absolution. The desire to feel forgiveness and move forward. This need is a strong force in
The white man does not know how to deal with his past as master and racist. He did not own
slaves, maybe no one in his lineage owned slaves, but the color of his skin has made his heritage
privy to power and control over other men's lives. How does one accept, change and go forward
with such knowledge? Particularly when one is constantly confronted with the struggle of black
and brown peoples who are attempting to make strides past the trappings of their abused past.
One option is to take the worst historical attributes of whites and placing them on those
whites who are most powerless and isolated in society. Then you can blame and hate them for
their crimes against humanity and your own. Upper class whites can join with blacks and other
thereby alleviating their guilt, taking attention off themselves and bonding with minorities
poor whites. Uppers are still pitting the two groups against each other; they have merely
switched sides. For proof, just take a look at recent voting patterns. The liberal, well educated
white votes alongside minorities against politically conservative working class whites.
Think of the difference between the treatment of a black executive or politician who does not
support gangsta rappers singing about rape and murder -- he is considered a sellout to his
race. But if a white doctor is embarrassed by a television interview after a bout of domestic
violence at the local trailer park, the world joins in throwing stones at the ignorant rednecks.
Treason to whiteness has
become a battle cry of devotion to humankind.
The history of race relations
surrounding working class whites is complex. Due to their
ambiguous social position, they were historically a favorite villain on both sides of the country.
prime example is during the postbellum period when defenders of the Old South used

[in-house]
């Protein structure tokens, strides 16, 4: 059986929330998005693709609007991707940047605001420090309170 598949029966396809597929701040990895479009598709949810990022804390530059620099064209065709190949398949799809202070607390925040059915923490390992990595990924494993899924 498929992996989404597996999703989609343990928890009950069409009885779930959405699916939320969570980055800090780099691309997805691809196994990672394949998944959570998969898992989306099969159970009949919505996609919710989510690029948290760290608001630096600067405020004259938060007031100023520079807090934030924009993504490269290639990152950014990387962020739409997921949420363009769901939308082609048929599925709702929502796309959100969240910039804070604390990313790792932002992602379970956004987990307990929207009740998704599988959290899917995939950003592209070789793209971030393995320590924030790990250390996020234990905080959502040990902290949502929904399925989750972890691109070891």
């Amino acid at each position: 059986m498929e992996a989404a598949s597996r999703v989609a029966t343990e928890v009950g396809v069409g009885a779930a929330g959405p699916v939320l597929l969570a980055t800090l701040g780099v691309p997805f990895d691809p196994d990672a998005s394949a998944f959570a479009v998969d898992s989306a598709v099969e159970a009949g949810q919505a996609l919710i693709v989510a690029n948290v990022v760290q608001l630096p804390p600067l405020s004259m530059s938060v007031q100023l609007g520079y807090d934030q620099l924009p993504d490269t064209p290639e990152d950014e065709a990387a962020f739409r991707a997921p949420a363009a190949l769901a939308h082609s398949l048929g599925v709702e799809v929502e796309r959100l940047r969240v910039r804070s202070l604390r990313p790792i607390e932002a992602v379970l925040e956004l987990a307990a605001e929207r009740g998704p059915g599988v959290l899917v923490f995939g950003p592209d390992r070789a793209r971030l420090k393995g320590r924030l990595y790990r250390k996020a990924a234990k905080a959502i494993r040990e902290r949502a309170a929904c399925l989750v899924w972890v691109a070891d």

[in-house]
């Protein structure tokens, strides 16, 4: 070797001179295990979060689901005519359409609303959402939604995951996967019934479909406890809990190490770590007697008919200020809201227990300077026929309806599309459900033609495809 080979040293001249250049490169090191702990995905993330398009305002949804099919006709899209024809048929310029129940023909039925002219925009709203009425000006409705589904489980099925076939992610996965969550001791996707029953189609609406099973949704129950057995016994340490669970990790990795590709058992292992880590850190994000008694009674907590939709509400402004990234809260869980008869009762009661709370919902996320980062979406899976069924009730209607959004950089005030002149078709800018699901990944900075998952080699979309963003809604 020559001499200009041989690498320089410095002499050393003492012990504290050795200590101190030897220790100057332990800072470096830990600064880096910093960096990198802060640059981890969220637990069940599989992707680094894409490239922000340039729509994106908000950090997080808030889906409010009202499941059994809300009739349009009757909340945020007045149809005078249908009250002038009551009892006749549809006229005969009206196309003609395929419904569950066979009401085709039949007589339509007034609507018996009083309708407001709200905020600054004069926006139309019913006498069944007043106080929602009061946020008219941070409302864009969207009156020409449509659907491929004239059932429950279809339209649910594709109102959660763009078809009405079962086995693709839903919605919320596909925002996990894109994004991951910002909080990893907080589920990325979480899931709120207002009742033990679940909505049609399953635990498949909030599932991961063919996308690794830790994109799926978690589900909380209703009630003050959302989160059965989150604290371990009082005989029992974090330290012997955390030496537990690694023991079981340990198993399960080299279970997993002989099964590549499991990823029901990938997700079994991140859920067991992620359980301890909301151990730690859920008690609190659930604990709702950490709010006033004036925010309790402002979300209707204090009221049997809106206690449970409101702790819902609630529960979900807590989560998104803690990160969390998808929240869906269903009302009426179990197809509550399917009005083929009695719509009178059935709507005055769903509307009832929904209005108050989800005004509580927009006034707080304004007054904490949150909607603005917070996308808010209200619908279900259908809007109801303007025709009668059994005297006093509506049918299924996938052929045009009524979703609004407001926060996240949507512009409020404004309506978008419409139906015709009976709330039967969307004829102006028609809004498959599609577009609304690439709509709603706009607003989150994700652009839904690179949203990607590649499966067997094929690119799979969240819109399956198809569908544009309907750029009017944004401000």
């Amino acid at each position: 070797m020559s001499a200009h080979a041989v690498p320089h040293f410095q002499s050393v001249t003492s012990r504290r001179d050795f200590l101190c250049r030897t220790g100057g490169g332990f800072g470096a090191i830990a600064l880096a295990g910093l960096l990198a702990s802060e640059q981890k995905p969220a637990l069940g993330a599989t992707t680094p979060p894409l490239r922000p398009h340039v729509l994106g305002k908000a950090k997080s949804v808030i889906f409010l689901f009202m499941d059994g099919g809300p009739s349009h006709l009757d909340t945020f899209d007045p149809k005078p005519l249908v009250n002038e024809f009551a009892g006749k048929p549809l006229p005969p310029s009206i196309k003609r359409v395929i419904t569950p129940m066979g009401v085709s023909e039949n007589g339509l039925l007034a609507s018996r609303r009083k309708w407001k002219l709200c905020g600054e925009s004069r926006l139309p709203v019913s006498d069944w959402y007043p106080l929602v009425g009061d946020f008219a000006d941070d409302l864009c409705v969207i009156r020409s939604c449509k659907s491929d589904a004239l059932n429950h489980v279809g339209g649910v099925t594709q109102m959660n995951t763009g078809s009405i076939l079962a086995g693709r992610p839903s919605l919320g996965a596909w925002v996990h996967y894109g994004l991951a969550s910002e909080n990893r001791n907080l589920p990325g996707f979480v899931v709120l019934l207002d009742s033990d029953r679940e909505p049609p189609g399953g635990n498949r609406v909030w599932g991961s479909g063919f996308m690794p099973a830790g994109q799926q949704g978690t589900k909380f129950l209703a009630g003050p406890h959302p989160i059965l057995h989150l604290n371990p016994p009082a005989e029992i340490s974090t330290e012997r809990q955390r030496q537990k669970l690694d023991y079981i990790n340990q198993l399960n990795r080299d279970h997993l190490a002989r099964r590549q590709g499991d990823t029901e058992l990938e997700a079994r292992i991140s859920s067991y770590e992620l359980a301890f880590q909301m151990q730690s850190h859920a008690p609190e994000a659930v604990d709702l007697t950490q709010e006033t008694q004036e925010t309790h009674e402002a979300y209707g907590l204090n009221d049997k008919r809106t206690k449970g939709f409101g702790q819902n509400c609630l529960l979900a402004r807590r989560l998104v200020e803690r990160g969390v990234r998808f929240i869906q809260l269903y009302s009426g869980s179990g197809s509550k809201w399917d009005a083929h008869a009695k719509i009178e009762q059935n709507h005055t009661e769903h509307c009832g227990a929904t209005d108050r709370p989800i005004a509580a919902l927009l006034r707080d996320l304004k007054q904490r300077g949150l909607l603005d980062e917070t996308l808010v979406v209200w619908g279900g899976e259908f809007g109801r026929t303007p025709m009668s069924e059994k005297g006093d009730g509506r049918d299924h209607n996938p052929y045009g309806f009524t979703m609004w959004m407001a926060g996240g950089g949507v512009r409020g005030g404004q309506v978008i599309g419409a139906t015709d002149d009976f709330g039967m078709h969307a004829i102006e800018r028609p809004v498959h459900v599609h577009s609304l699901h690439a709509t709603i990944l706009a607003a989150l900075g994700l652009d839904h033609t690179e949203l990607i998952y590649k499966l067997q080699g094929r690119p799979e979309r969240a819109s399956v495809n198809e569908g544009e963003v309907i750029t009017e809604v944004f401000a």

generalized "white trash" characteristics to justify retaining power in the hands of the gentry and
plantation owners. The immoral, degenerate and violent scapegoating of the poor whites was
used as an example of the need for the elite to protect others from this underclass who did not
have a "role" in society. At the same time, northern abolitionists
villify "white trash" to show the result of a slave system on whites as well as blacks. They
were the terrible white results of a slave economy. (Cook, 9)
Saying that working class whites were in a tough spot, is never to deny their role in debasing
blacks in society. However, the relationship between poor whites and slaves, or poor whites and
poor blacks is a multi-layered one. Poor whites and poor blacks historically and presently have
much more in common than either class with uppers. Historically, particularly after the Civil
poor whites and poor blacks held a similar position in society. They typically worked as
sharecroppers and tenant farmers, with no possibility for land ownership or education, constantly
under the control of land owning wealthy whites. The upper class whites were and still are aware
of the power that working class whites and blacks would have if they were to join forces in
political and social affairs. Therefore it has been beneficial to upper class whites to encourage
animosity between these two groups of people. With the obvious racial distinction, it was not
difficult to do.
For the first two hundred years of American history, wealthy white employers and
white churches constantly reinforced the poor whites' ideas about their superiority over blacks due
to the color
of their skin. Desperately desiring some power in society, poor whites gladly claimed this role,
despite the obvious flaws in this argument. In Origins of the New South, C. Vann
Woodward writes, "it took a lot of ritual and Jim Crow to bolster the creed of white supremacy in
the bosom of a white man working for a black man's wages" (p.211) Poor whites and blacks
share similar religious doctrines, family ties and community loyalty; yet have remained separated
by racial animosity.